Hey, how are ya?
Thanks for checking out my new website. This is my first blog post, and I’m excited to share my story with you. Admittedly, I am also a bit nervous because I’m still figuring out my story as I go along.
You may be saying to yourself, “yay, yet another blog post that someone wants me to read, sweet.” I mean, how obnoxious of me to blast your inbox and computer screen with content about ME!! Well, many of you are friends or family, so you have to care. For those who do not know, I have a big personality. Get ready for a lot of me. Hopefully you enjoy my content enough to tell your friends about this TOOL from Massachusetts who is yet another believer that Tom Brady is the second coming of Christ, who has something to say, who offers a new perspective, and who has nothing else to do but tell you to keep breathing, keep doing, keep believing.
Which brings me to why I have so much time on my hands – so much time that I write and write and shove my messages down the throats of “workin’ people.” That’s what I call my buddies who are making the most of their degrees by starting careers or continuing their education after college: workin’ people. I, on the other hand, have decided against the cubicle life. But it’s not because I’m evolved in some way, or think I am somehow better than those making a livelihood working a 9-5. It’s simply because I know that I have a metaphorical hourglass sitting on my nightstand, reminding me that I have roughly 10 years left of a quality living. Ironically, we all have this hourglass, yet most people don’t really think about it this early in life. I am only twenty-three and I know it is there. I want you to as well.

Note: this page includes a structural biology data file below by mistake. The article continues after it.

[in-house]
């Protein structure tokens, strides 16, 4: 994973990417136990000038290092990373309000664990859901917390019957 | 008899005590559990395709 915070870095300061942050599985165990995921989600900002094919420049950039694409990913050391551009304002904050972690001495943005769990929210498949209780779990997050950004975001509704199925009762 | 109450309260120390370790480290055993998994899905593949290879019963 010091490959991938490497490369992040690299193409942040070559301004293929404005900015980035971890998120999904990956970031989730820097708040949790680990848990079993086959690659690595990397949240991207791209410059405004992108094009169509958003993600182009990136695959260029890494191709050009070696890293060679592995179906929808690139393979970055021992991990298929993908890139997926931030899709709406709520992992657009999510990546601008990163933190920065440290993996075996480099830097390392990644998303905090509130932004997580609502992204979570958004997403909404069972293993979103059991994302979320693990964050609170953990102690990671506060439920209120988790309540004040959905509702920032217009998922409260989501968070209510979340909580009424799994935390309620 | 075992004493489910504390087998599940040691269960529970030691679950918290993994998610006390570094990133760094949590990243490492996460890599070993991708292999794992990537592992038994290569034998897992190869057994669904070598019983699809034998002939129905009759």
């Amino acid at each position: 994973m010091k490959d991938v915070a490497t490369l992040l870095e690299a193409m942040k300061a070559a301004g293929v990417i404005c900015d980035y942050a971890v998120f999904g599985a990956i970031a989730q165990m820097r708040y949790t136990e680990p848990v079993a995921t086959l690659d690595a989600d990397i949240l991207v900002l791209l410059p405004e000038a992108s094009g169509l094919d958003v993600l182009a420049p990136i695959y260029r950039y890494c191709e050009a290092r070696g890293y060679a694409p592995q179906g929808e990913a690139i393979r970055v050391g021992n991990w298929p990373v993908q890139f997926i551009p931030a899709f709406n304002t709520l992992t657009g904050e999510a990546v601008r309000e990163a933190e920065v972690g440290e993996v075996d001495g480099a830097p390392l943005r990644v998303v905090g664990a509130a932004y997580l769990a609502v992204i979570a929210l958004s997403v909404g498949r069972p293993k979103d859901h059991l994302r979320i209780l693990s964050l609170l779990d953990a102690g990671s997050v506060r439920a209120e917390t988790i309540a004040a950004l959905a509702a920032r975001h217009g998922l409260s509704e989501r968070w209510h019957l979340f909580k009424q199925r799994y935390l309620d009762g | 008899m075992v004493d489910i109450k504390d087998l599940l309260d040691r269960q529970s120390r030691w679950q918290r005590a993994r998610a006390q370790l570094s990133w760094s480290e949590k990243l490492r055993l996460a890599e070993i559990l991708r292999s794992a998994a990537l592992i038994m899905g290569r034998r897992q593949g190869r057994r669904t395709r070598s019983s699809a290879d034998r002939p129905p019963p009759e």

It wasn’t until my fraternity buddy, who was grinding at work but wished he was doing something else, said to me, “I am so jealous of you.” I looked at him, my able-bodied counterpart, and said, “You are jealous of Me? Come again for Big Fudge?” I began to see why he was less hopeful than I was. I also realized that so many kids my age feel stuck – even more stuck than I am in a motorized scooter. Somehow, I got the sense that maybe I could move faster than a lot of people despite my terminal illness. But this isn’t about faster, it’s about higher. And that’s what I want to talk about you all about.
As you have probably seen from my homepage, I am currently in a motorized scooter because I can no longer walk independently. This was not always the case. I used to be an athletic kid who played organized football, baseball, basketball, and lacrosse. I also played every backyard sport possible with my childhood friends who are still my best friends today.
One of the best sports-related memories I have is from third grade. Back then, I played football for Leominster Pop Warner, my city’s local team. In a game against Worcester, one of our rivals, Coach started me at defensive end. Earlier in the season, I had noticed during practices that other defensive players were just trying to tackle the ball carrier. That’s all good, no doubt. But I figured why tackle the ball carrier from the other team when you could also take the ball from him?